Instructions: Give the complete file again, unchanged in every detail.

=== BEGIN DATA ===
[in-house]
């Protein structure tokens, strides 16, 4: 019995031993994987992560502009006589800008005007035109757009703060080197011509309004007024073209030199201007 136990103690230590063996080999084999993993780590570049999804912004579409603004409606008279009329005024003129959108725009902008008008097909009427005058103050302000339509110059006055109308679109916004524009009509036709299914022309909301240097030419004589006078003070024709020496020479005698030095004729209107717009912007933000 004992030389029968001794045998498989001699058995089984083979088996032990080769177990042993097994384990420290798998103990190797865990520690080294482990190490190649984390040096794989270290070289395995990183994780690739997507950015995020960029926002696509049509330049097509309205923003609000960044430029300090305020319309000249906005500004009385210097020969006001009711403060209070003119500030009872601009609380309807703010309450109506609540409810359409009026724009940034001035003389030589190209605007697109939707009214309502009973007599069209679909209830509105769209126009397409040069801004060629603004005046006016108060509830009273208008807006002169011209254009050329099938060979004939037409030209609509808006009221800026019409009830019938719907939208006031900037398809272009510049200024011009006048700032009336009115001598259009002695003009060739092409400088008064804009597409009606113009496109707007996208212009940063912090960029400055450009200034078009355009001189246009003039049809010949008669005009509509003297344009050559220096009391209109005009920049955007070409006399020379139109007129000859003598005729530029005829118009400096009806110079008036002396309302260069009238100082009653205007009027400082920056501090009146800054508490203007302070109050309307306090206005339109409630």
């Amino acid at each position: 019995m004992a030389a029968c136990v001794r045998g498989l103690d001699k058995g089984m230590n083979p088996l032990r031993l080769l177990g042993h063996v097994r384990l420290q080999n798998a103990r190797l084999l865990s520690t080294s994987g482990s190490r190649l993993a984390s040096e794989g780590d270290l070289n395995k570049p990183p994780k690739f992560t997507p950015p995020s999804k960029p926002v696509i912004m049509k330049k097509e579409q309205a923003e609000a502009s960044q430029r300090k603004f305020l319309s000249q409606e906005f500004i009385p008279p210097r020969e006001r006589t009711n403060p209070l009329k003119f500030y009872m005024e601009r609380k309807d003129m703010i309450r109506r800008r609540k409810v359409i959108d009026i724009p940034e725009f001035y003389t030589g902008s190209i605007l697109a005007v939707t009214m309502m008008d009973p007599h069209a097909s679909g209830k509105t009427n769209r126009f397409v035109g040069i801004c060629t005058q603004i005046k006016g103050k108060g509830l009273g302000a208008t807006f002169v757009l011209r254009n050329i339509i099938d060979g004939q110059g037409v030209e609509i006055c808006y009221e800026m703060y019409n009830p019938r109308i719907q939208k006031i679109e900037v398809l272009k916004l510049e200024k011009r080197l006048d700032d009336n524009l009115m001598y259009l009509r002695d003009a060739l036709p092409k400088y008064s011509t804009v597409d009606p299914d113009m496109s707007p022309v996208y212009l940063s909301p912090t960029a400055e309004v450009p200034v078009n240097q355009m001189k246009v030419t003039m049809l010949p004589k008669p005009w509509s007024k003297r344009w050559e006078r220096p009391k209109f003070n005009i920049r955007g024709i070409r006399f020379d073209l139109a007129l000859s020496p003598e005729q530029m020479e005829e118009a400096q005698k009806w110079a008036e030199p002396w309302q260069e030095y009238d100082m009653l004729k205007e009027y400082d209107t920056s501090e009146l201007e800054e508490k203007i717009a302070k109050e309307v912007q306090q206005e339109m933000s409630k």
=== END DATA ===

[in-house]
């Protein structure tokens, strides 16, 4: 019995031993994987992560502009006589800008005007035109757009703060080197011509309004007024073209030199201007 136990103690230590063996080999084999993993780590570049999804912004579409603004409606008279009329005024003129959108725009902008008008097909009427005058103050302000339509110059006055109308679109916004524009009509036709299914022309909301240097030419004589006078003070024709020496020479005698030095004729209107717009912007933000 004992030389029968001794045998498989001699058995089984083979088996032990080769177990042993097994384990420290798998103990190797865990520690080294482990190490190649984390040096794989270290070289395995990183994780690739997507950015995020960029926002696509049509330049097509309205923003609000960044430029300090305020319309000249906005500004009385210097020969006001009711403060209070003119500030009872601009609380309807703010309450109506609540409810359409009026724009940034001035003389030589190209605007697109939707009214309502009973007599069209679909209830509105769209126009397409040069801004060629603004005046006016108060509830009273208008807006002169011209254009050329099938060979004939037409030209609509808006009221800026019409009830019938719907939208006031900037398809272009510049200024011009006048700032009336009115001598259009002695003009060739092409400088008064804009597409009606113009496109707007996208212009940063912090960029400055450009200034078009355009001189246009003039049809010949008669005009509509003297344009050559220096009391209109005009920049955007070409006399020379139109007129000859003598005729530029005829118009400096009806110079008036002396309302260069009238100082009653205007009027400082920056501090009146800054508490203007302070109050309307306090206005339109409630």
């Amino acid at each position: 019995m004992a030389a029968c136990v001794r045998g498989l103690d001699k058995g089984m230590n083979p088996l032990r031993l080769l177990g042993h063996v097994r384990l420290q080999n798998a103990r190797l084999l865990s520690t080294s994987g482990s190490r190649l993993a984390s040096e794989g780590d270290l070289n395995k570049p990183p994780k690739f992560t997507p950015p995020s999804k960029p926002v696509i912004m049509k330049k097509e579409q309205a923003e609000a502009s960044q430029r300090k603004f305020l319309s000249q409606e906005f500004i009385p008279p210097r020969e006001r006589t009711n403060p209070l009329k003119f500030y009872m005024e601009r609380k309807d003129m703010i309450r109506r800008r609540k409810v359409i959108d009026i724009p940034e725009f001035y003389t030589g902008s190209i605007l697109a005007v939707t009214m309502m008008d009973p007599h069209a097909s679909g209830k509105t009427n769209r126009f397409v035109g040069i801004c060629t005058q603004i005046k006016g103050k108060g509830l009273g302000a208008t807006f002169v757009l011209r254009n050329i339509i099938d060979g004939q110059g037409v030209e609509i006055c808006y009221e800026m703060y019409n009830p019938r109308i719907q939208k006031i679109e900037v398809l272009k916004l510049e200024k011009r080197l006048d700032d009336n524009l009115m001598y259009l009509r002695d003009a060739l036709p092409k400088y008064s011509t804009v597409d009606p299914d113009m496109s707007p022309v996208y212009l940063s909301p912090t960029a400055e309004v450009p200034v078009n240097q355009m001189k246009v030419t003039m049809l010949p004589k008669p005009w509509s007024k003297r344009w050559e006078r220096p009391k209109f003070n005009i920049r955007g024709i070409r006399f020379d073209l139109a007129l000859s020496p003598e005729q530029m020479e005829e118009a400096q005698k009806w110079a008036e030199p002396w309302q260069e030095y009238d100082m009653l004729k205007e009027y400082d209107t920056s501090e009146l201007e800054e508490k203007i717009a302070k109050e309307v912007q306090q206005e339109m933000s409630k």